Ten weeks into the 2018 NFL season, it’s fair to say the new Monday Night Football crew has some issues. Joe Tessitore is good at his job and clearly loves football, but he’s tasked with holding together what’s often an otherwise rough broadcast. Jason Witten, while an excellent tight end and seemingly a very nice guy, is, uh, not great at announcing. Booger McFarland often offers genuinely interesting analysis, but it’s hard to remember that when he’s advocating pants-pissing and blocking fans’ views with the inexplicable Booger Mobile.
We are meant to believe that all these things make for a bad football broadcast. That there is a way things should be done, and this is not it. But why does every broadcast, on every network, have to be the same?
For some reason the public has come to expect every football broadcast to look and sound like Joe Buck and Troy Aikman on “America’s Game of the Week” or Al Michaels and Cris Collinsworth on Sunday Night Football, even as bagging on Joe Buck has become something like a national pastime. At this point SNF has usurped MNF as the marquee NFL program, if MNF ever was ahead in that regard, and that’s fine. Michaels and Collinsworth host a legitimately good broadcast, even if both of them can be maddening at times.
For the viewing public to ask for another football program in the vein of “America’s Game of the Week,” though, is lunacy. Buck and Aikman are ridiculed for a reason. Buck somehow manages to be haughty even as he consistently mispronounces players’ names and misreports the action on the field. Aikman, for his part, seems to have little interest in anything not related to the Dallas Cowboys. Few things can deflate a football fan’s excitement for a game like seeing one’s team in that 3:25 CT time slot and debating the merits of muting the TV to listen to the radio broadcast instead.
Instead of mimicking these formats, why can’t MNF be its own thing? As a rabid college football fan, I often love watching the non-marquee matchups because they’re just more fun. The commentators take themselves less seriously. The atmosphere, especially for Thursday and Friday night games, often feels lighter, like everyone’s just happy to get their football fix during the week. In these broadcasts, football becomes an opportunity to just relax and enjoy the show, but the NFL doesn’t really have anything like this apart from the often atrocious Thursday night games, which are now, sadly, also hosted by Joe Buck. Monday Night Football, with its current crew, seems poised to fill this gap.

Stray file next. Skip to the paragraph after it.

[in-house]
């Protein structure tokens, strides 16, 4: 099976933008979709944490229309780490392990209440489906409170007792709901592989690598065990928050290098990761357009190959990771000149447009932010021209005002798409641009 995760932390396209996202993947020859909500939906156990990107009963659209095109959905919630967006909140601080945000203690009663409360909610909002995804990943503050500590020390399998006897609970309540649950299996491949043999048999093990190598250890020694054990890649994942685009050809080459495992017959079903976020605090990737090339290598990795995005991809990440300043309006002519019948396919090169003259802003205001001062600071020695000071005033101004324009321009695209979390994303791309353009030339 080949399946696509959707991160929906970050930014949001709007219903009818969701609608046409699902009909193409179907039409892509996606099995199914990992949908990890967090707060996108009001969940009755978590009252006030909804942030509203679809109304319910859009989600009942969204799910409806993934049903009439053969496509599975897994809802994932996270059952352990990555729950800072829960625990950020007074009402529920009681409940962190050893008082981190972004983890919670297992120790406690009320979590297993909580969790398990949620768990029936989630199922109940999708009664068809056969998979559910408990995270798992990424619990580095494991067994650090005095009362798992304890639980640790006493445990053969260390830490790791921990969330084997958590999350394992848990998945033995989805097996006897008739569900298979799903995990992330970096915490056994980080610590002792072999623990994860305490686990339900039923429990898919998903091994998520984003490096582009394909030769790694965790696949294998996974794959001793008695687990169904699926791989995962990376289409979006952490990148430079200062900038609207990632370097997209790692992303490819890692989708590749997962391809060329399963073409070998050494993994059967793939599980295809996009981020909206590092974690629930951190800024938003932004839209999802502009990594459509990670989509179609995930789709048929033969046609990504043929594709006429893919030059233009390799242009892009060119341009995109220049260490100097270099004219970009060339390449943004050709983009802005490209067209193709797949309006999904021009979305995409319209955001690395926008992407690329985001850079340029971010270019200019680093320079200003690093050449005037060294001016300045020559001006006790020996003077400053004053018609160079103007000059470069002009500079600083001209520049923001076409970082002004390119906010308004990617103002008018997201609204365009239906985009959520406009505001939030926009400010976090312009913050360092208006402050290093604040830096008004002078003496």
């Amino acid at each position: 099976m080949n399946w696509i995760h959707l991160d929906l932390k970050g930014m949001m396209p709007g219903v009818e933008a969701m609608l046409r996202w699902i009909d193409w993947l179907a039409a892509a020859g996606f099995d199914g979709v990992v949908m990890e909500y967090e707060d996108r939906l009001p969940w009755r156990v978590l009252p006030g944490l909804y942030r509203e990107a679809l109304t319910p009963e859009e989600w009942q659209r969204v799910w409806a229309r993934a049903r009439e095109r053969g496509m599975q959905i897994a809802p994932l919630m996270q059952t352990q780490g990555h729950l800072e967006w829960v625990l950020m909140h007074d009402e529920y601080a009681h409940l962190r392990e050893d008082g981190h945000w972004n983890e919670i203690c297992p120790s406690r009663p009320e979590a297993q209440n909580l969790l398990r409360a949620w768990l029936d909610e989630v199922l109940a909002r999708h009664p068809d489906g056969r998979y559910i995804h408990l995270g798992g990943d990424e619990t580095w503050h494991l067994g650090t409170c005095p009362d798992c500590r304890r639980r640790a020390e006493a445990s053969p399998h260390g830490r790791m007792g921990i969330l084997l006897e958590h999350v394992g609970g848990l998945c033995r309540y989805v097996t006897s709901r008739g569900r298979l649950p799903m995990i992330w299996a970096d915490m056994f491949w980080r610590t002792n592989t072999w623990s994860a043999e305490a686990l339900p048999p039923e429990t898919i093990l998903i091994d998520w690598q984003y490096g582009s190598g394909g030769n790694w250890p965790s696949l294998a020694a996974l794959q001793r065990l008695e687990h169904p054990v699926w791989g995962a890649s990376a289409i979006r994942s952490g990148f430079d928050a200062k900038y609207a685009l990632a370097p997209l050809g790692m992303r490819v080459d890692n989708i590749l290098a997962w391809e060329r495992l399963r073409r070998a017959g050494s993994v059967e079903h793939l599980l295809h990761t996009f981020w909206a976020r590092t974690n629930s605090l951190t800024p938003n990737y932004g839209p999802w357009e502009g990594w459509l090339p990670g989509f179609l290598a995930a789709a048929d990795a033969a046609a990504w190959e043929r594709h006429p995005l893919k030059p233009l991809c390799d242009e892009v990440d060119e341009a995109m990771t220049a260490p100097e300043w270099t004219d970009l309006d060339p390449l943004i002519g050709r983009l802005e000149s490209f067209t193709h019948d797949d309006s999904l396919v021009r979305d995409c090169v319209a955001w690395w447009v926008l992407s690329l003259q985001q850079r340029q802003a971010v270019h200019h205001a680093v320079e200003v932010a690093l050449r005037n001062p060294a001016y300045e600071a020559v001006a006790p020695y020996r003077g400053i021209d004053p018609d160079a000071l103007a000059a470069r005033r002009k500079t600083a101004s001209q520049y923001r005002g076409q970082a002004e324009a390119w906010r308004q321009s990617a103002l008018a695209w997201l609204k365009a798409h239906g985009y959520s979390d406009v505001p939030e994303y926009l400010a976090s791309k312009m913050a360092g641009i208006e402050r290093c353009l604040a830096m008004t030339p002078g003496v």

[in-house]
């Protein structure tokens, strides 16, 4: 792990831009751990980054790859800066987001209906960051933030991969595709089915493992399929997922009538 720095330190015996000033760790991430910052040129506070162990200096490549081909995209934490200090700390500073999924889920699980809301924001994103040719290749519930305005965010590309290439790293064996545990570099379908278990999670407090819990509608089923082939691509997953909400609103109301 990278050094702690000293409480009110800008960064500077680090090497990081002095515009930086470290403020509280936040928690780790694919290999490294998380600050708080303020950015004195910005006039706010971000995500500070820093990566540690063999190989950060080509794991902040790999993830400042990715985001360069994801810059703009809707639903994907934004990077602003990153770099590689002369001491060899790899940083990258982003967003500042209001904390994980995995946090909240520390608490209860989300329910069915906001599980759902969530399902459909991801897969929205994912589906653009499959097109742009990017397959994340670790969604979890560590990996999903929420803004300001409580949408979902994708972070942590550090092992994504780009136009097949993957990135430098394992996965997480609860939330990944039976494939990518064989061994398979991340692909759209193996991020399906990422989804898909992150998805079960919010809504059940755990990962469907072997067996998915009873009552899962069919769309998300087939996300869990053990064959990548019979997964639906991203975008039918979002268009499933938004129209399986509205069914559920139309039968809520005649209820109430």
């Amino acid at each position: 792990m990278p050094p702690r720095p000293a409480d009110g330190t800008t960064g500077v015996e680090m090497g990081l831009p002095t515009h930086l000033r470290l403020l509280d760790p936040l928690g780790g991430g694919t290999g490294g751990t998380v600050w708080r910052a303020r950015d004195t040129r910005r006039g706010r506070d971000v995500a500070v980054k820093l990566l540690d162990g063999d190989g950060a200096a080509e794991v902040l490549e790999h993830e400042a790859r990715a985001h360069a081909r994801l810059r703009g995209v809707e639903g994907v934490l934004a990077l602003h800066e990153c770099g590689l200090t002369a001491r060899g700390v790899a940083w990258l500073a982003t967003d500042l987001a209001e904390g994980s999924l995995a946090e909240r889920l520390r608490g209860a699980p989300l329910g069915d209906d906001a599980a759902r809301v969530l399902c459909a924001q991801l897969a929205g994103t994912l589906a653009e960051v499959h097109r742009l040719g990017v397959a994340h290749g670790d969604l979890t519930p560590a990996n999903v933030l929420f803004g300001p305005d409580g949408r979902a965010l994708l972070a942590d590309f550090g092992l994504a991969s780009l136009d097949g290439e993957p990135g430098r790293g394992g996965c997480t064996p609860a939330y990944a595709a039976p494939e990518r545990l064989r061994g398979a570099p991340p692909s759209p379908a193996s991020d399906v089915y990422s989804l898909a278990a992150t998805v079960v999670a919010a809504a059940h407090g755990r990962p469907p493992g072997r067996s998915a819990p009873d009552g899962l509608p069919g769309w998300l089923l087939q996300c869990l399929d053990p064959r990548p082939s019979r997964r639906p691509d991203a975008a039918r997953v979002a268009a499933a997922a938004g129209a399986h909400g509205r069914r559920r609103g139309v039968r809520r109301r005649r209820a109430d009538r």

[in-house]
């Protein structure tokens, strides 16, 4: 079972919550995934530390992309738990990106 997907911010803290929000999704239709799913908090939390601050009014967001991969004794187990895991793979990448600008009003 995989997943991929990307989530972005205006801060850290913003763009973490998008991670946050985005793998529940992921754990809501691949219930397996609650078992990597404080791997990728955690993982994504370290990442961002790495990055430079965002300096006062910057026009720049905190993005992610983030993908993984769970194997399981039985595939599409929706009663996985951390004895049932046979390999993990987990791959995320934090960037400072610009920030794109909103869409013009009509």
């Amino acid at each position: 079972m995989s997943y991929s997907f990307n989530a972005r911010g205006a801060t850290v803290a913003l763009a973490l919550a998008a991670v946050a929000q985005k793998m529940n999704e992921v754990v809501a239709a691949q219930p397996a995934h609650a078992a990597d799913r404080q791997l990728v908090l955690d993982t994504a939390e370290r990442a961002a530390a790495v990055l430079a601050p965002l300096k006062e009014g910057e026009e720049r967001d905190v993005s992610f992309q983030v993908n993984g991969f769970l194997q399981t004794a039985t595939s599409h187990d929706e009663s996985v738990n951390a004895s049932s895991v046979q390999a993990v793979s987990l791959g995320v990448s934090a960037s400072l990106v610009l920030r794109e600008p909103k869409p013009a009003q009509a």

On most Monday nights, I and, I suspect, many others just want to unwind. I don’t really need every call and analysis to be flawless, and I certainly don’t want to listen to anyone fill every second of airtime with inane babbling. In this light, MNF‘s new crew is perfect for Monday nights.
In the Ringer piece linked to up top, Tessitore said, “I want you to sit with me. I want you to drink with me.” That’s how this broadcast feels. Instead of constant talking, MNF feels like sitting on the couch with your friends, enjoying the game. Sometimes one of them might say something bizarre, but that’s part of the fun. During the Giants-Falcons game in Week 8, I often found myself genuinely laughing along with Joe, Jason, and Booger. If I laugh during most other NFL broadcasts, I’m usually laughing at one of the commentators, not with them.
At this point does anyone really need yet another commentator incorrectly explaining the run-pass option for the hundredth time? I posit that we do not. Tessitore and company certainly have some things to clean up, to use that favorite coaching platitude. Witten needs to stop stumbling over his words and actually respond when people talk to him. Booger needs to abandon the Booger Mobile before fans start pelting him with garbage. (He’s now done this, kind of; the giant TV on the cart has now been replaced with a sheet of Plexiglass, which is better, I guess.) But I, for one, will gladly take “bad” commentating that actually helps me enjoy the game and relax over “perfect” broadcasts that make me want to cover my ears.
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